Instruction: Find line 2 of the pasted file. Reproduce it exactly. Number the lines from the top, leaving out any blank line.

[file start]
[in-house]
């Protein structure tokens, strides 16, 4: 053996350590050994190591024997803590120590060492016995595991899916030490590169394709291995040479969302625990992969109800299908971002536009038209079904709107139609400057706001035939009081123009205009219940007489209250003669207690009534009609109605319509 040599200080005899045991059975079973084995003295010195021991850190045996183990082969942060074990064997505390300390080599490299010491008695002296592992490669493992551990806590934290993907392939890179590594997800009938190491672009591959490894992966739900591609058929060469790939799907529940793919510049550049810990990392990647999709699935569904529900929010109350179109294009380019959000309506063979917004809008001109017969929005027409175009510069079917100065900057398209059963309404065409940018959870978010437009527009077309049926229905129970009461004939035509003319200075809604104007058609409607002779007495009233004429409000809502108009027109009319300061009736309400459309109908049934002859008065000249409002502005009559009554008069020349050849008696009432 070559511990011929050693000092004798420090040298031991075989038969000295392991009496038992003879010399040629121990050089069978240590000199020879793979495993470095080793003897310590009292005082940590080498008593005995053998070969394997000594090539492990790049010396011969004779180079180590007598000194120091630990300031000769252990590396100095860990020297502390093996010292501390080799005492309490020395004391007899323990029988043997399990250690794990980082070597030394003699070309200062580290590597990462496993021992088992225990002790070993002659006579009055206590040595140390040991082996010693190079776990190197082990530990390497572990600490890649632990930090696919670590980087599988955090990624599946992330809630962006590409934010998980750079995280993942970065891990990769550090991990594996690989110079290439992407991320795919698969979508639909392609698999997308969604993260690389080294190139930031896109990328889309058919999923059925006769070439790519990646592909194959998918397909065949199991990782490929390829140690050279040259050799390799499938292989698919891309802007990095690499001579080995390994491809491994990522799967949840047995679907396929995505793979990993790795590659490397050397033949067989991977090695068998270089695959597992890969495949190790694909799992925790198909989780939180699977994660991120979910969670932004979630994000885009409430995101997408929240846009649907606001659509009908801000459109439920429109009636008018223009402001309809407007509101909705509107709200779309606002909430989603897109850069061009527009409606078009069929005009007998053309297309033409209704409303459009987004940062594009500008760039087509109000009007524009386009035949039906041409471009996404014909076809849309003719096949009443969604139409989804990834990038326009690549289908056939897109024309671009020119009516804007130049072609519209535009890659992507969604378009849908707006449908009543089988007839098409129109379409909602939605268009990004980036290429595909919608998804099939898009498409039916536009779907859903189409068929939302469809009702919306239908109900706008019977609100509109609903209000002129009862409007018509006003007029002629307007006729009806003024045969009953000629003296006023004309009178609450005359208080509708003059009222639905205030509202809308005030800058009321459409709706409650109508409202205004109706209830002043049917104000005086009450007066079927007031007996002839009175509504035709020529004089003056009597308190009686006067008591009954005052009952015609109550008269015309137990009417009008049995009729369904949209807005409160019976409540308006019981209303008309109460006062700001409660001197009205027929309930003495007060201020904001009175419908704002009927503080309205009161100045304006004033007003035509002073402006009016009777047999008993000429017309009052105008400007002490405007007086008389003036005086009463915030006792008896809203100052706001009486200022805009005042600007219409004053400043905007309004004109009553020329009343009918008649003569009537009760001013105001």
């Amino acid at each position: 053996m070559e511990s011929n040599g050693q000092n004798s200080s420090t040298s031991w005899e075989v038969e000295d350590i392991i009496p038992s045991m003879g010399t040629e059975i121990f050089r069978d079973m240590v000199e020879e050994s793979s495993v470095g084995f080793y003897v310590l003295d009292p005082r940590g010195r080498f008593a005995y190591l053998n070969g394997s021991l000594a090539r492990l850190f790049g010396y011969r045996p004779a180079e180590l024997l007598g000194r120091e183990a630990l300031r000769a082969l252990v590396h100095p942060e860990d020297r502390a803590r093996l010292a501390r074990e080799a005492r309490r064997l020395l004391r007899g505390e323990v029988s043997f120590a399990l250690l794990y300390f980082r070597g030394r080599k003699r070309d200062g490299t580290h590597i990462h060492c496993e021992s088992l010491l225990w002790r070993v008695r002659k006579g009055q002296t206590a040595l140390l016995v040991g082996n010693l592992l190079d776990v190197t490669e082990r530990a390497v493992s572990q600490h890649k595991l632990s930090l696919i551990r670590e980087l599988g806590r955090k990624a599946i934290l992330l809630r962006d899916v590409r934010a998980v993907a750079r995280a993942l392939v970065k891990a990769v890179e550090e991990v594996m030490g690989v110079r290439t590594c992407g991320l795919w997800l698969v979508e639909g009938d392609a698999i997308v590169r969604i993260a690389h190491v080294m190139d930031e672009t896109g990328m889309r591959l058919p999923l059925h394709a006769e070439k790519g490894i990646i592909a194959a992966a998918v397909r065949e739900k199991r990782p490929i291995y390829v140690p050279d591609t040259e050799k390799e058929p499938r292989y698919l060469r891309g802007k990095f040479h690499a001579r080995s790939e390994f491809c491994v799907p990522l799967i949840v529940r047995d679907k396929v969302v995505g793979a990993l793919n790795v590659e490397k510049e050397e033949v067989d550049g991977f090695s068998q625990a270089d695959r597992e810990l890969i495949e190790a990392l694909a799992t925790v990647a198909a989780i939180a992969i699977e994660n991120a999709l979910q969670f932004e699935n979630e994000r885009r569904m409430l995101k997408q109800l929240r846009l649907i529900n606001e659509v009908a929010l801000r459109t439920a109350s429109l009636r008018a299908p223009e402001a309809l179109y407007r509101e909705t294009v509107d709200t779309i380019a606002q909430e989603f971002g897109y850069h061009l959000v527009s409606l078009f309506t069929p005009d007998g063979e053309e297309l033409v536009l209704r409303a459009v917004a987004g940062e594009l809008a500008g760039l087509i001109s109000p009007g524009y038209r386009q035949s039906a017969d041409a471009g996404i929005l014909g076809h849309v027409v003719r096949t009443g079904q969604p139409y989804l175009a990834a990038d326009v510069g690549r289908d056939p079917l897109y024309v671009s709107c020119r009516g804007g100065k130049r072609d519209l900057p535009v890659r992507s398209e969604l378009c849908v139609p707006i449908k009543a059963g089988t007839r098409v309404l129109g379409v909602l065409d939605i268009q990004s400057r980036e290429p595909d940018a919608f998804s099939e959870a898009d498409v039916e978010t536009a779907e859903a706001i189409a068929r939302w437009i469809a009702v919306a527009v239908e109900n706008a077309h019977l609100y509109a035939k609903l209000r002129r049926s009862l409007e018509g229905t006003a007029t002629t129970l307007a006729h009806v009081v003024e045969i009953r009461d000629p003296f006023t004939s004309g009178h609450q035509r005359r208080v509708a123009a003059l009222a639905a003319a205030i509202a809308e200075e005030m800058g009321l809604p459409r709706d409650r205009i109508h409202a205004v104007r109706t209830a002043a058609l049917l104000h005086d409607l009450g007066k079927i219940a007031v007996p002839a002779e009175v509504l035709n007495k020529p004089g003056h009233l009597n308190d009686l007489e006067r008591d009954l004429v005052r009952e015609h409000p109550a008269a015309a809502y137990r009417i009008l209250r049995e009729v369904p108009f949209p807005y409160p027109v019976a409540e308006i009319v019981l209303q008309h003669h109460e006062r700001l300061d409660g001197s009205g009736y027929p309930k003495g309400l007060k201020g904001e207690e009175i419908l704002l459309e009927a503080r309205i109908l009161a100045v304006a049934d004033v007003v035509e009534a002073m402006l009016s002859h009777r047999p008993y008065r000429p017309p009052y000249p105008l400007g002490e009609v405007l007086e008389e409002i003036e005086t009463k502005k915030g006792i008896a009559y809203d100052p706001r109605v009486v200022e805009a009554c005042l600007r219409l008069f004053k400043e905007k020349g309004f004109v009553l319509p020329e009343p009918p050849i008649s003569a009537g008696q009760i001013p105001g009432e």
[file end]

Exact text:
């Protein structure tokens, strides 16, 4: 053996350590050994190591024997803590120590060492016995595991899916030490590169394709291995040479969302625990992969109800299908971002536009038209079904709107139609400057706001035939009081123009205009219940007489209250003669207690009534009609109605319509 040599200080005899045991059975079973084995003295010195021991850190045996183990082969942060074990064997505390300390080599490299010491008695002296592992490669493992551990806590934290993907392939890179590594997800009938190491672009591959490894992966739900591609058929060469790939799907529940793919510049550049810990990392990647999709699935569904529900929010109350179109294009380019959000309506063979917004809008001109017969929005027409175009510069079917100065900057398209059963309404065409940018959870978010437009527009077309049926229905129970009461004939035509003319200075809604104007058609409607002779007495009233004429409000809502108009027109009319300061009736309400459309109908049934002859008065000249409002502005009559009554008069020349050849008696009432 070559511990011929050693000092004798420090040298031991075989038969000295392991009496038992003879010399040629121990050089069978240590000199020879793979495993470095080793003897310590009292005082940590080498008593005995053998070969394997000594090539492990790049010396011969004779180079180590007598000194120091630990300031000769252990590396100095860990020297502390093996010292501390080799005492309490020395004391007899323990029988043997399990250690794990980082070597030394003699070309200062580290590597990462496993021992088992225990002790070993002659006579009055206590040595140390040991082996010693190079776990190197082990530990390497572990600490890649632990930090696919670590980087599988955090990624599946992330809630962006590409934010998980750079995280993942970065891990990769550090991990594996690989110079290439992407991320795919698969979508639909392609698999997308969604993260690389080294190139930031896109990328889309058919999923059925006769070439790519990646592909194959998918397909065949199991990782490929390829140690050279040259050799390799499938292989698919891309802007990095690499001579080995390994491809491994990522799967949840047995679907396929995505793979990993790795590659490397050397033949067989991977090695068998270089695959597992890969495949190790694909799992925790198909989780939180699977994660991120979910969670932004979630994000885009409430995101997408929240846009649907606001659509009908801000459109439920429109009636008018223009402001309809407007509101909705509107709200779309606002909430989603897109850069061009527009409606078009069929005009007998053309297309033409209704409303459009987004940062594009500008760039087509109000009007524009386009035949039906041409471009996404014909076809849309003719096949009443969604139409989804990834990038326009690549289908056939897109024309671009020119009516804007130049072609519209535009890659992507969604378009849908707006449908009543089988007839098409129109379409909602939605268009990004980036290429595909919608998804099939898009498409039916536009779907859903189409068929939302469809009702919306239908109900706008019977609100509109609903209000002129009862409007018509006003007029002629307007006729009806003024045969009953000629003296006023004309009178609450005359208080509708003059009222639905205030509202809308005030800058009321459409709706409650109508409202205004109706209830002043049917104000005086009450007066079927007031007996002839009175509504035709020529004089003056009597308190009686006067008591009954005052009952015609109550008269015309137990009417009008049995009729369904949209807005409160019976409540308006019981209303008309109460006062700001409660001197009205027929309930003495007060201020904001009175419908704002009927503080309205009161100045304006004033007003035509002073402006009016009777047999008993000429017309009052105008400007002490405007007086008389003036005086009463915030006792008896809203100052706001009486200022805009005042600007219409004053400043905007309004004109009553020329009343009918008649003569009537009760001013105001």